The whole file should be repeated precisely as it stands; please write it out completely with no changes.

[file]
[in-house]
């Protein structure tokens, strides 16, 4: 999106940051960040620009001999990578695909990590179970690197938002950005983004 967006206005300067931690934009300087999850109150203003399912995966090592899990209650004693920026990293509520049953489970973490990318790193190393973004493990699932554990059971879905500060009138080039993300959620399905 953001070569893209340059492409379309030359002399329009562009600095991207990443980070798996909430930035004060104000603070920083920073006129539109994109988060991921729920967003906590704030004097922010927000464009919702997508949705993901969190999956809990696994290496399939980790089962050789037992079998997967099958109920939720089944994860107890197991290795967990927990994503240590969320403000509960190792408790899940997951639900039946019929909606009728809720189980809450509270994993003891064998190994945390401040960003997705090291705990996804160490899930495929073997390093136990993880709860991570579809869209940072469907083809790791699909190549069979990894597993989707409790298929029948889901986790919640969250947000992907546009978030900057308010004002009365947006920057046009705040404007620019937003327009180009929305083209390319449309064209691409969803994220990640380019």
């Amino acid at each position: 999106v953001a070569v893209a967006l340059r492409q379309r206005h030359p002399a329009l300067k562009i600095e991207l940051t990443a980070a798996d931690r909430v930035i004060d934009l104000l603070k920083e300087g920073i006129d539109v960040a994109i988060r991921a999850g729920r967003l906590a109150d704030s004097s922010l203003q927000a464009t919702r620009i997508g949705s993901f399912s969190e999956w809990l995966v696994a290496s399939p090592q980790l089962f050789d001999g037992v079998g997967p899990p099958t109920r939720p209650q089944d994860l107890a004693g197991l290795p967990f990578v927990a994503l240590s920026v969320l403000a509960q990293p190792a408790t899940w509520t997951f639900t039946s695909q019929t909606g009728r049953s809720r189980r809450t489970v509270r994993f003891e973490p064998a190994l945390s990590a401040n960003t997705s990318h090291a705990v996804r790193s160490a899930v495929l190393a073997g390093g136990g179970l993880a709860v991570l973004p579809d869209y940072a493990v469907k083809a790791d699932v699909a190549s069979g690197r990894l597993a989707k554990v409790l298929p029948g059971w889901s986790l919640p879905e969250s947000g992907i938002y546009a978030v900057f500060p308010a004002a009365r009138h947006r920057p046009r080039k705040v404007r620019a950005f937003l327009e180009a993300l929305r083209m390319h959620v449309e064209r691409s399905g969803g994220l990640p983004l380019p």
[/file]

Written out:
[in-house]
């Protein structure tokens, strides 16, 4: 999106940051960040620009001999990578695909990590179970690197938002950005983004 967006206005300067931690934009300087999850109150203003399912995966090592899990209650004693920026990293509520049953489970973490990318790193190393973004493990699932554990059971879905500060009138080039993300959620399905 953001070569893209340059492409379309030359002399329009562009600095991207990443980070798996909430930035004060104000603070920083920073006129539109994109988060991921729920967003906590704030004097922010927000464009919702997508949705993901969190999956809990696994290496399939980790089962050789037992079998997967099958109920939720089944994860107890197991290795967990927990994503240590969320403000509960190792408790899940997951639900039946019929909606009728809720189980809450509270994993003891064998190994945390401040960003997705090291705990996804160490899930495929073997390093136990993880709860991570579809869209940072469907083809790791699909190549069979990894597993989707409790298929029948889901986790919640969250947000992907546009978030900057308010004002009365947006920057046009705040404007620019937003327009180009929305083209390319449309064209691409969803994220990640380019």
């Amino acid at each position: 999106v953001a070569v893209a967006l340059r492409q379309r206005h030359p002399a329009l300067k562009i600095e991207l940051t990443a980070a798996d931690r909430v930035i004060d934009l104000l603070k920083e300087g920073i006129d539109v960040a994109i988060r991921a999850g729920r967003l906590a109150d704030s004097s922010l203003q927000a464009t919702r620009i997508g949705s993901f399912s969190e999956w809990l995966v696994a290496s399939p090592q980790l089962f050789d001999g037992v079998g997967p899990p099958t109920r939720p209650q089944d994860l107890a004693g197991l290795p967990f990578v927990a994503l240590s920026v969320l403000a509960q990293p190792a408790t899940w509520t997951f639900t039946s695909q019929t909606g009728r049953s809720r189980r809450t489970v509270r994993f003891e973490p064998a190994l945390s990590a401040n960003t997705s990318h090291a705990v996804r790193s160490a899930v495929l190393a073997g390093g136990g179970l993880a709860v991570l973004p579809d869209y940072a493990v469907k083809a790791d699932v699909a190549s069979g690197r990894l597993a989707k554990v409790l298929p029948g059971w889901s986790l919640p879905e969250s947000g992907i938002y546009a978030v900057f500060p308010a004002a009365r009138h947006r920057p046009r080039k705040v404007r620019a950005f937003l327009e180009a993300l929305r083209m390319h959620v449309e064209r691409s399905g969803g994220l990640p983004l380019p």